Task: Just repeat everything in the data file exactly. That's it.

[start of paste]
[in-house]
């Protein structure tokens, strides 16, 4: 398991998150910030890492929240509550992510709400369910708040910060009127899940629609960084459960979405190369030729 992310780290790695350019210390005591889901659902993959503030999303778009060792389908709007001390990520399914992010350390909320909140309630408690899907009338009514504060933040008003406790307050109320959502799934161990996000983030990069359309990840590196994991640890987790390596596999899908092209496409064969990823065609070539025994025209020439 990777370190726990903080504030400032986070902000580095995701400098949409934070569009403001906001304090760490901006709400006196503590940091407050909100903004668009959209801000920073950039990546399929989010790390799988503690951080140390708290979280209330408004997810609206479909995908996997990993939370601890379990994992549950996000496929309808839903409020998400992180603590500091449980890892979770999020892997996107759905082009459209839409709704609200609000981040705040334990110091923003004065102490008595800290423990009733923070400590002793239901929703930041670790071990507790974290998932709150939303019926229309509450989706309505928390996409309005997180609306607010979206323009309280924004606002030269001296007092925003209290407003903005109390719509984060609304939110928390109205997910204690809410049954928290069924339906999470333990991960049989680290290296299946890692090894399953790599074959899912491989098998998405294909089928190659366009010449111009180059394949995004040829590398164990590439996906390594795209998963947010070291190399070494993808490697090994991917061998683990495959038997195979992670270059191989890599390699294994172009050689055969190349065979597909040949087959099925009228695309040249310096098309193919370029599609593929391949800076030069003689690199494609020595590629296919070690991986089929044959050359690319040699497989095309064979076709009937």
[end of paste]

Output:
[in-house]
């Protein structure tokens, strides 16, 4: 398991998150910030890492929240509550992510709400369910708040910060009127899940629609960084459960979405190369030729 992310780290790695350019210390005591889901659902993959503030999303778009060792389908709007001390990520399914992010350390909320909140309630408690899907009338009514504060933040008003406790307050109320959502799934161990996000983030990069359309990840590196994991640890987790390596596999899908092209496409064969990823065609070539025994025209020439 990777370190726990903080504030400032986070902000580095995701400098949409934070569009403001906001304090760490901006709400006196503590940091407050909100903004668009959209801000920073950039990546399929989010790390799988503690951080140390708290979280209330408004997810609206479909995908996997990993939370601890379990994992549950996000496929309808839903409020998400992180603590500091449980890892979770999020892997996107759905082009459209839409709704609200609000981040705040334990110091923003004065102490008595800290423990009733923070400590002793239901929703930041670790071990507790974290998932709150939303019926229309509450989706309505928390996409309005997180609306607010979206323009309280924004606002030269001296007092925003209290407003903005109390719509984060609304939110928390109205997910204690809410049954928290069924339906999470333990991960049989680290290296299946890692090894399953790599074959899912491989098998998405294909089928190659366009010449111009180059394949995004040829590398164990590439996906390594795209998963947010070291190399070494993808490697090994991917061998683990495959038997195979992670270059191989890599390699294994172009050689055969190349065979597909040949087959099925009228695309040249310096098309193919370029599609593929391949800076030069003689690199494609020595590629296919070690991986089929044959050359690319040699497989095309064979076709009937």